By Hope Mirrlees
A classic fairy tale, acknowledged as an inspiration by Neil Gaiman, Mary Gentle and many others.
The town of Lud is a prosperous, bustling little country port, situated at the confluence of two rivers: the Dawl and the Dapple. The latter, which has its source in the land of Faerie beyond the Elfin Marches and the Debatable Hills, is a source of great trial to Lud, which had long rejected such fanciful nonsense as fairies, elves and the like.
Then a perfect plague of faerie influences hits the town, penetrating even to Miss Primrose Crabapple's Establishment for Young Ladies, and it becomes apparent to even the stuffiest burgher that Steps Would Have To Be Taken. Fortunately for everyone, Master Nathaniel Chanticleer, Mayor of Lud, is a man with his head firmly in the clouds ...
Helen Hope Mirrlees (1887-1978) was a British author of novels and poems, whose three novels are Lud-in-the-Mist, Madeleine, and Counterplot, and a book of poetry, Moods and Tensions: Poems. She was one of the Bloomsbury Group and counted among her good friends T. S. Eliot, William Butler Yeats and Virginia Woolf.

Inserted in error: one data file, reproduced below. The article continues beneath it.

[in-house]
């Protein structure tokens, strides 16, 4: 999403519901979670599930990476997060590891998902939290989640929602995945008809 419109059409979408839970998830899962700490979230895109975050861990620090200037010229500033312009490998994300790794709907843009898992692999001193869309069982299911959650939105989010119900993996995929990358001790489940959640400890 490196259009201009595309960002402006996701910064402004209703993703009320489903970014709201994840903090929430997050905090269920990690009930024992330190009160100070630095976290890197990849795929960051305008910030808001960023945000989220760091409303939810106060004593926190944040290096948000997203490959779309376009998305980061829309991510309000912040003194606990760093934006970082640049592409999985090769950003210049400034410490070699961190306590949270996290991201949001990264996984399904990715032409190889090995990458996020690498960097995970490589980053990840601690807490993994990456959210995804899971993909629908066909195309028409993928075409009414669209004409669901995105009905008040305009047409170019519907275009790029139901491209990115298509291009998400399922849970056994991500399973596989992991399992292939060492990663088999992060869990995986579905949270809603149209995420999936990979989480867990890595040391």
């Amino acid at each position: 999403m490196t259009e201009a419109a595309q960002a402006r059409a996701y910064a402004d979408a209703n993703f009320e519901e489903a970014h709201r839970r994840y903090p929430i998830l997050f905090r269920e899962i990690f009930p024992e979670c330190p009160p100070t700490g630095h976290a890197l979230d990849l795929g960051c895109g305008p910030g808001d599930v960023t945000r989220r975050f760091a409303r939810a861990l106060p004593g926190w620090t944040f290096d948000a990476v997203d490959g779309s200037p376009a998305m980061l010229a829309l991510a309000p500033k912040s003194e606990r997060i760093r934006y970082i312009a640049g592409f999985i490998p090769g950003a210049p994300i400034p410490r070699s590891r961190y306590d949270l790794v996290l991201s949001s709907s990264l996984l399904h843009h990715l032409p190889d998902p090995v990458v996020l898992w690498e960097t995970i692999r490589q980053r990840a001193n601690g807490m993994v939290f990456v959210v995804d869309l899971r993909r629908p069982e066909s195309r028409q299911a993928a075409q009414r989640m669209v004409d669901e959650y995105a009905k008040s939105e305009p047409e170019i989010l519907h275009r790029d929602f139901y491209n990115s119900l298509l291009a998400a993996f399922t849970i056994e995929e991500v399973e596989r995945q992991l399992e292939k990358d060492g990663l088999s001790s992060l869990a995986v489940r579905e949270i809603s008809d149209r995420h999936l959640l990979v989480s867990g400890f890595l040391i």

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- Publication date:
03 Apr 2008
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The single most beautiful and unjustifiably forgotten novel of the twentieth century — Neil Gaiman
A Shakespearian tragi-comedy, a murder mystery and a multi-faceted allegory all in one; and a damn good story, too — Mary Gentle
What we have here is that rarest of creatures, the fantasy novel of ideas — Michael Swanwick
[involves] fundamental questions of how a society and its members understand their own history, and how they make sense of the conflicts embedded in social class and political power — Mary Beard, TLS